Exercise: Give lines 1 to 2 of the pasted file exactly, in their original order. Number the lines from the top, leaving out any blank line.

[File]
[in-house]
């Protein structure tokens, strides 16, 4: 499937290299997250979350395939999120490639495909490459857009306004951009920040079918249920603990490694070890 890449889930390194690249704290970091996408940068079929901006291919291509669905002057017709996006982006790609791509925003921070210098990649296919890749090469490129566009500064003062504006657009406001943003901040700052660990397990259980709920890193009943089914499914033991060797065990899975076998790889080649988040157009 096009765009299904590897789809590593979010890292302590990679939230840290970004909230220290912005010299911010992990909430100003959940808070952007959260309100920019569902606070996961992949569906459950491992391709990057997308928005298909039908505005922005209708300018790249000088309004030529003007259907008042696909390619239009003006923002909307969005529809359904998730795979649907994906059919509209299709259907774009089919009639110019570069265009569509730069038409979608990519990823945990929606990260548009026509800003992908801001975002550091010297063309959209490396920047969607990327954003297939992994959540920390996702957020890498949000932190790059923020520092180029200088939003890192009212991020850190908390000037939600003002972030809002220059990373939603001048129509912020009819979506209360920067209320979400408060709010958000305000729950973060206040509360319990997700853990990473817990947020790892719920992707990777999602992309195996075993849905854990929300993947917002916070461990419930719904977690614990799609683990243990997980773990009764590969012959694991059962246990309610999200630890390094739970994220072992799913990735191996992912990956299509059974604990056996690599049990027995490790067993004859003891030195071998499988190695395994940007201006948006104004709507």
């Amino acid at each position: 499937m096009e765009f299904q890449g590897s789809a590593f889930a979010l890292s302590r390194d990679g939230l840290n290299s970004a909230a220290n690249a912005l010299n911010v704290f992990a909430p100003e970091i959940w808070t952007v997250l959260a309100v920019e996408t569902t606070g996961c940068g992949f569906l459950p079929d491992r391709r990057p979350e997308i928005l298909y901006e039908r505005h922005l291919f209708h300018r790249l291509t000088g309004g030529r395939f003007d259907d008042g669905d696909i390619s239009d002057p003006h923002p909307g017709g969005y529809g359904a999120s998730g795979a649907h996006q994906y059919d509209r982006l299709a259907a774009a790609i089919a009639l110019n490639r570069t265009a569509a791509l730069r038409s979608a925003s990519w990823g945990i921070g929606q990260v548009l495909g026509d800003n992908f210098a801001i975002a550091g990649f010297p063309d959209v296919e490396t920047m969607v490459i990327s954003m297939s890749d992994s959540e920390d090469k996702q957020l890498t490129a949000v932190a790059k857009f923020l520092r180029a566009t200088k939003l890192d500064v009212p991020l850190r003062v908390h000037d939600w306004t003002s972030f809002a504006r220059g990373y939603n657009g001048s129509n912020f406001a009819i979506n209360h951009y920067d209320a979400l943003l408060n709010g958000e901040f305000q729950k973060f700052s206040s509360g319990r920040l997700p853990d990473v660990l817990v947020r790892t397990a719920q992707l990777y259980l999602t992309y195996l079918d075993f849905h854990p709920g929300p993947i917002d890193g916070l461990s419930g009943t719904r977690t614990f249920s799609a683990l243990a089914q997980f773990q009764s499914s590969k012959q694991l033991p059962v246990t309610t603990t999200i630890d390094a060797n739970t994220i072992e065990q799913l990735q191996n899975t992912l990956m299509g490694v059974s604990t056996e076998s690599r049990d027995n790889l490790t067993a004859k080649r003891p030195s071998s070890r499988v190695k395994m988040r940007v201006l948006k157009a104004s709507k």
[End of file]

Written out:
[in-house]
């Protein structure tokens, strides 16, 4: 499937290299997250979350395939999120490639495909490459857009306004951009920040079918249920603990490694070890 890449889930390194690249704290970091996408940068079929901006291919291509669905002057017709996006982006790609791509925003921070210098990649296919890749090469490129566009500064003062504006657009406001943003901040700052660990397990259980709920890193009943089914499914033991060797065990899975076998790889080649988040157009 096009765009299904590897789809590593979010890292302590990679939230840290970004909230220290912005010299911010992990909430100003959940808070952007959260309100920019569902606070996961992949569906459950491992391709990057997308928005298909039908505005922005209708300018790249000088309004030529003007259907008042696909390619239009003006923002909307969005529809359904998730795979649907994906059919509209299709259907774009089919009639110019570069265009569509730069038409979608990519990823945990929606990260548009026509800003992908801001975002550091010297063309959209490396920047969607990327954003297939992994959540920390996702957020890498949000932190790059923020520092180029200088939003890192009212991020850190908390000037939600003002972030809002220059990373939603001048129509912020009819979506209360920067209320979400408060709010958000305000729950973060206040509360319990997700853990990473817990947020790892719920992707990777999602992309195996075993849905854990929300993947917002916070461990419930719904977690614990799609683990243990997980773990009764590969012959694991059962246990309610999200630890390094739970994220072992799913990735191996992912990956299509059974604990056996690599049990027995490790067993004859003891030195071998499988190695395994940007201006948006104004709507």